Finding out how to eat dandelions was never a thing I thought I would be investigating. They’re weeds, right? Not exactly a part of a healthy diet from a veggie garden? You pick them out of the lawn and hope they never come back (even though they always do). Springtime and later in the summer used to be a constant war between my mom and these little yellow flowers. This year, I decided to finally listen to some of my friends who have been insisting that I stop thinking about them as weeds and start thinking about them as a healthy crop.
Here’s What I Know About How to Eat Dandelions
To start, the first thing you need to know about how to eat dandelions is that you can’t consume just any of them. If you’re walking down the street and see one coming up through the sidewalk or on someone’s lawn, it’s not an idea to snatch it up and start chewing. The issue is that while they’re nutritious, hardy little maniacs in the plant world, they’ll also absorb whatever they come in contact with. That includes lawn fertilizers and pesticides and whatever has drained out of someone’s car, auto emissions, road dust, gas lawnmower drippings, or that spilled when it was dropped on the sidewalk.
If you want them, make sure you’re getting them from your own un-sprayed, clean lawn or from another source you know you can trust to be clean and toxin-free. They’ll become one of the first things you’ll be able to eat from your garden, and you don’t even need any skill to grow them. The worse your green thumb, the better!
What to Do Once You Have Them
The ones I like best are the “young” plants that are just about to flower or have just flowered. Once they go to seed and grow “wishes”, the leaves become bitter – too bitter for my taste. So, you’ll want to start scouting your lawn early if you want to know how to eat dandelions that don’t flip your face inside out. If you missed the spring crop, don’t worry, there’s another one in the summer.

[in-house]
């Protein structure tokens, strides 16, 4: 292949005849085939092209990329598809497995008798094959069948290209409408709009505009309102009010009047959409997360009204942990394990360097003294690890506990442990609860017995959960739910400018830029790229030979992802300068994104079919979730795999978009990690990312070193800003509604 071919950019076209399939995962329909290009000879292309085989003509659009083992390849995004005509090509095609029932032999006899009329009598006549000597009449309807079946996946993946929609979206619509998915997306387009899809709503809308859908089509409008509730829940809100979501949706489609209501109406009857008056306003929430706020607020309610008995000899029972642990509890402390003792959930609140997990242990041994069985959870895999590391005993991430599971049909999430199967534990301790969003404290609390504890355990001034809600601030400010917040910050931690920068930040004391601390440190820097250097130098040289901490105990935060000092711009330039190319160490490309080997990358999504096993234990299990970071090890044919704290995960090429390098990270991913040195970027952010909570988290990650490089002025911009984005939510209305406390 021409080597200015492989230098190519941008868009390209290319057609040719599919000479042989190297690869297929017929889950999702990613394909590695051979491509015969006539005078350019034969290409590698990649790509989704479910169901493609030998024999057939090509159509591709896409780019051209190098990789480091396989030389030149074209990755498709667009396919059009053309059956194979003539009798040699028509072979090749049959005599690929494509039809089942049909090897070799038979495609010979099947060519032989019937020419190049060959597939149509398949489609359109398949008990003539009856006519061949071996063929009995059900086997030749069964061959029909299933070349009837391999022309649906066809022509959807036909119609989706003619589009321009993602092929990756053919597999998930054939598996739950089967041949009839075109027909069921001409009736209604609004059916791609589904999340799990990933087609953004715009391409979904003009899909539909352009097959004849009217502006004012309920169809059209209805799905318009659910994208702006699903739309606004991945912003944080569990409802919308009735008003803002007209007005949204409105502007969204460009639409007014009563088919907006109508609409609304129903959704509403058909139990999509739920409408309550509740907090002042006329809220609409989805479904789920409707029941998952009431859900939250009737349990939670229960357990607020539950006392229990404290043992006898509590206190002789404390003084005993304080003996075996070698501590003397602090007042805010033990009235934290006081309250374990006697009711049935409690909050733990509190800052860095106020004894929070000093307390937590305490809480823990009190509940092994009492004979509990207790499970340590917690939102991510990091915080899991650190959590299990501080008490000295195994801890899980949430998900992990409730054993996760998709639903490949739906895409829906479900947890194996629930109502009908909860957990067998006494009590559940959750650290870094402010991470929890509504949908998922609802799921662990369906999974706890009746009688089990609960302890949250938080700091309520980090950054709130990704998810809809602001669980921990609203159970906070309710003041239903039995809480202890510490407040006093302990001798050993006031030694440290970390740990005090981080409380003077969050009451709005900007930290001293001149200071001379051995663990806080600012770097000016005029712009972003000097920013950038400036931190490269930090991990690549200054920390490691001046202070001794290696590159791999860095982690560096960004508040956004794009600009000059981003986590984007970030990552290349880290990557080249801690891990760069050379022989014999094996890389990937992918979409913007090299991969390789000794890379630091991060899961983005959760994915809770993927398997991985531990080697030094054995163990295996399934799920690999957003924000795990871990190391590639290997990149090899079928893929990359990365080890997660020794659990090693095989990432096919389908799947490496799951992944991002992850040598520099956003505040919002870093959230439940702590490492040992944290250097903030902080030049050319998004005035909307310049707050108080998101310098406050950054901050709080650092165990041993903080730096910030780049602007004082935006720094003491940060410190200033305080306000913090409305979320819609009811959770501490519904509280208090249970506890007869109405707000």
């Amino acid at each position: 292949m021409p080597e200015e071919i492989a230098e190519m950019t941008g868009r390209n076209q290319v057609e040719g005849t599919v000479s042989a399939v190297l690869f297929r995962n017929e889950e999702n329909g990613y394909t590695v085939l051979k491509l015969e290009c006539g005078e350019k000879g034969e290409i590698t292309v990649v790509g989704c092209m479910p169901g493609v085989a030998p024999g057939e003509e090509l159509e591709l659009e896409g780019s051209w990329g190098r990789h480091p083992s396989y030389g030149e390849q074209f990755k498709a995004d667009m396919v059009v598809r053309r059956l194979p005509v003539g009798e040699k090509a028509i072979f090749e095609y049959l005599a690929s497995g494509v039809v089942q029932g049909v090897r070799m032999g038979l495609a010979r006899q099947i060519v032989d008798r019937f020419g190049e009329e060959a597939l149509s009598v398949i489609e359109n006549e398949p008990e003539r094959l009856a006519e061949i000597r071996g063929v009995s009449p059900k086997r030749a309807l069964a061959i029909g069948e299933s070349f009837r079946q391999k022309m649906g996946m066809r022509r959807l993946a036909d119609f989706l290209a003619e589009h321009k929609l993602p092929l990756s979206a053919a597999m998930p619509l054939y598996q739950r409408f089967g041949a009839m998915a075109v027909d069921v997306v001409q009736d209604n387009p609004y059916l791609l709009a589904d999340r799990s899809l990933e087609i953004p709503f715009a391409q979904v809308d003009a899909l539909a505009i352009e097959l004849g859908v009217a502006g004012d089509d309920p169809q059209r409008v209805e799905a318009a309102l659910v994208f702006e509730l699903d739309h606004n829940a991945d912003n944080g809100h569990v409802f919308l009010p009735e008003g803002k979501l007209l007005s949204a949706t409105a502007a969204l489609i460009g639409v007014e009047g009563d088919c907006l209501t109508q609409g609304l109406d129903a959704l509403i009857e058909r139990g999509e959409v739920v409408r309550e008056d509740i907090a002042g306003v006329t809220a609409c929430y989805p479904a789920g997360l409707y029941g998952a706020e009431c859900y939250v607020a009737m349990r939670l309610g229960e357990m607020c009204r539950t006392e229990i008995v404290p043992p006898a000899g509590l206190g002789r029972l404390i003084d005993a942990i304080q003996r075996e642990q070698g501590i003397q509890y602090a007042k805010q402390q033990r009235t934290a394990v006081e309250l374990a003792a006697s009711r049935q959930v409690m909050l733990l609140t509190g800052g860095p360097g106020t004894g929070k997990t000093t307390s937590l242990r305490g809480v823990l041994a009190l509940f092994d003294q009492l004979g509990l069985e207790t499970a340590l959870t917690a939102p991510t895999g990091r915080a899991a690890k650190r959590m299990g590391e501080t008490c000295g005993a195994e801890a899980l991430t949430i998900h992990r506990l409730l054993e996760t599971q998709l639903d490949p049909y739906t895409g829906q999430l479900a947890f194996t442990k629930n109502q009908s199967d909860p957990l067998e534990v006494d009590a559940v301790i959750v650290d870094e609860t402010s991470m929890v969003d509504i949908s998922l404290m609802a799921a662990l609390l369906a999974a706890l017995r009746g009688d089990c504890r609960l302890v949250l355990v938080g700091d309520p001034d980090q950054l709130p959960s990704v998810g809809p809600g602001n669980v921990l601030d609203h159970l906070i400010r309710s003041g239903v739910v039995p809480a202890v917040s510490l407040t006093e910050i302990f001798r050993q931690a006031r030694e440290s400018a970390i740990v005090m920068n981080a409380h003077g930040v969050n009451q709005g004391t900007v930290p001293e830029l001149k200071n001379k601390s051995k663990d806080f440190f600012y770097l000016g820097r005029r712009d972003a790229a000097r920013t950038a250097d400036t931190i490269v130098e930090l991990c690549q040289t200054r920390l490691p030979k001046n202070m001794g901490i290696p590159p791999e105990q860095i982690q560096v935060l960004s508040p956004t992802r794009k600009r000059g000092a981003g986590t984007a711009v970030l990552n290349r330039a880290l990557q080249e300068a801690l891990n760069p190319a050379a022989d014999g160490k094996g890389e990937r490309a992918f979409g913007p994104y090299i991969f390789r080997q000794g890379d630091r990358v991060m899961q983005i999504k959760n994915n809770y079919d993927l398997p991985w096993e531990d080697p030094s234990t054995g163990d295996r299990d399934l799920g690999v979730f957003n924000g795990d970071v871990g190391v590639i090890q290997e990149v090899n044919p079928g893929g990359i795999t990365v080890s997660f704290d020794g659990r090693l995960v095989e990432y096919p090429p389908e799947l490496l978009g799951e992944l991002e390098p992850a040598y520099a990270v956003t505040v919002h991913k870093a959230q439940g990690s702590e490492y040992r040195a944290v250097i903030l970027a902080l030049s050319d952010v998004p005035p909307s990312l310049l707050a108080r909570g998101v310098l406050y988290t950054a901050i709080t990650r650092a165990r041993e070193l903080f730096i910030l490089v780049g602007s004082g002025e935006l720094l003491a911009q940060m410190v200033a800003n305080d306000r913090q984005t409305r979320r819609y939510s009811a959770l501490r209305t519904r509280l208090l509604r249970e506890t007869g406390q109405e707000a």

My next best tip for how to eat dandelions is to eat them quickly after you pick them. Ideally on the same day that you pick them. They go limp and pathetic very quickly after you pick them. Once I get them inside, I like to lay them on a plate, then place a paper towel over them, then spritz the paper towel with water until it’s just damp, but not soaking. This helps to keep them until later when I’m ready to use them.
How to Eat the Parts of the Dandelion
These are the yellow petals, not the fluffy seeds. Use your thumb and index finger to pinch the petals and rip them all away from the green part at once. If you need them all to be un-crushed for some reason, snip them with scissors instead. They taste bittersweet and can be used in:
- Dandelion wine
Full disclosure: I’ve only ever made the tea.
If you want maximum nutrients from how you eat dandelions, eat the leaves raw. Freshly picked from young plants are your best option for getting all the nutrients out of them. If you do get older plants and you find that they’re bitter (they’re seriously bitter!), dunk them into hot water then cold water (blanch them) and it takes the bitterness down. Dandelion leaves are great in:
- Instead of (or with) other greens on your sandwiches
I’ve tried every single one of those and they’re amazing.
Dandelions have a tough tap root. Grab the plant by the base and gently yank it out, and you’ll get a good chunk of the root if not the whole thing. Apparently, they’re good boiled or ground up and tossed into coffee to stretch your grounds.
I’ve never personally tried either of those because it seemed like more work than it was worth. I still thought I’d share in case you’re not as lazy as I am!